|06-10-2005, 06:51 PM||#1 (permalink)|
Join Date: Mar 2003
Deaf film student finds her voice
07:48 AM CDT on Friday, June 10, 2005
On Sunday, SMU graduate Kimby Caplan, 31, of Arlington will be presented with the Academy of Motion Picture Arts and Sciences' 32nd annual Student Academy Award for her autobiographical documentary Listen: What it Means to be Deaf. The film chronicles her life in an auditory world, and is one of three to win the award out of a field of 65 contenders.
RICHARD MICHAEL PRUITT/DMN
SMU film graduate Kimby Caplan wrote and produced a documentary about being deaf. "To make a documentary about myself was extremely difficult," Caplan said.
"It was difficult to put my heart on my sleeve for others to see."
Apart from being the star of the film, Caplan, who was diagnosed deaf at the age of 1, also served as the executive producer, director, editor and writer. She even helped with the cinematography. With 120 hours of footage, Caplan said the finished 45-minute film took one and a half years to edit.
"The challenges were many," she said. "I had to be honest about myself and who I am and how I feel, while at the same time ordering Kodak film stock and learning how to use various film and digital video cameras."
Caplan said her own candor contributed to the success of the film, which served as her master's thesis.
"Where I succeeded in Listen was that I used myself, and by doing so, I was bound to express myself as I truly am – a very humorous, tongue in cheek, poetic sort."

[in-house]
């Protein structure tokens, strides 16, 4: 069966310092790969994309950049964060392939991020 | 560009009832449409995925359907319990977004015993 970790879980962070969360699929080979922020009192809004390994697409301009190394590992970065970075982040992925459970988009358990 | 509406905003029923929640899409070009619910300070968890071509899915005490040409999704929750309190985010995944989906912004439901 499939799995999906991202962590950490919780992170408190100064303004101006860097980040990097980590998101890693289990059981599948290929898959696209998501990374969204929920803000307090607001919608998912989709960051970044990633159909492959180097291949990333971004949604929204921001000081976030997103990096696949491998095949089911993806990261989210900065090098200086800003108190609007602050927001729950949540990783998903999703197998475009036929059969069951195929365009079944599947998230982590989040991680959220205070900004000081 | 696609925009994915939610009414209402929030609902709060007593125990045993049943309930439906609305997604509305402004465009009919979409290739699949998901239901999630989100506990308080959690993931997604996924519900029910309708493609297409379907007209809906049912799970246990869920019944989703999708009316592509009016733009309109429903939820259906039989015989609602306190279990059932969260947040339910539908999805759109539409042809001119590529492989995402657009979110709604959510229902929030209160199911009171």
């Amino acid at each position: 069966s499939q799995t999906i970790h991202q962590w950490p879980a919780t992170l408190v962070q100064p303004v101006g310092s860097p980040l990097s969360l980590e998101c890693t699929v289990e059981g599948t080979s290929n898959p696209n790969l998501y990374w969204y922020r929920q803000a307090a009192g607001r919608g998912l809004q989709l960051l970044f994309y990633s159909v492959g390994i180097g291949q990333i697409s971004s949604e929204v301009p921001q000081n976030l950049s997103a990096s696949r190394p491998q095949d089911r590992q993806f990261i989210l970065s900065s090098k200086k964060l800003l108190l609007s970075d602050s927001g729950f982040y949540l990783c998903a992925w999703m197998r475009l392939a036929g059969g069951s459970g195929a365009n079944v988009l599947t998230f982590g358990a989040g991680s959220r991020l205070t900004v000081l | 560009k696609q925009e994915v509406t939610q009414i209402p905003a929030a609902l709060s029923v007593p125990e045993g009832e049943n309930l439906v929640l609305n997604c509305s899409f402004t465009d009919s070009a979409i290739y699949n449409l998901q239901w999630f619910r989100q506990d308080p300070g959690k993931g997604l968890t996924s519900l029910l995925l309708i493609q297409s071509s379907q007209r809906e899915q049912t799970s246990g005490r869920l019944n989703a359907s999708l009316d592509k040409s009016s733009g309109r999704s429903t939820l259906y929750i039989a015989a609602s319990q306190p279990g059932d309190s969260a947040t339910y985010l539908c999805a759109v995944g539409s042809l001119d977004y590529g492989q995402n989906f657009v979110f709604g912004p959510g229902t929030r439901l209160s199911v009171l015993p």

Caplan, who has learned to speak, said SMU has stood behind her during the whole process.
"SMU did everything to ensure that I had the equipment, especially the editing. They gave me extra time during holidays and summers," she said. "I will always try to share with others just how special the university made me feel. I told them this film was special and they, as much, if not more, than anyone else, listened."
Caplan said one of the most rewarding aspects of the film was that it provided a good example for others dealing with hearing disabilities.
"[The hearing impaired] need role models who are not afraid to share their voices, muddy though they may sound at times. They need role models who can laugh when they misunderstand what is said," she said. "They need examples of how we are so much more than our disabilities."
The awards ceremony will be held at the Samuel Goldwyn Theater in Beverly Hills.
If you want see link go to ->http://www.quickdfw.com/poplife/stor...132096447.html
We shall bring Hell who ever confront us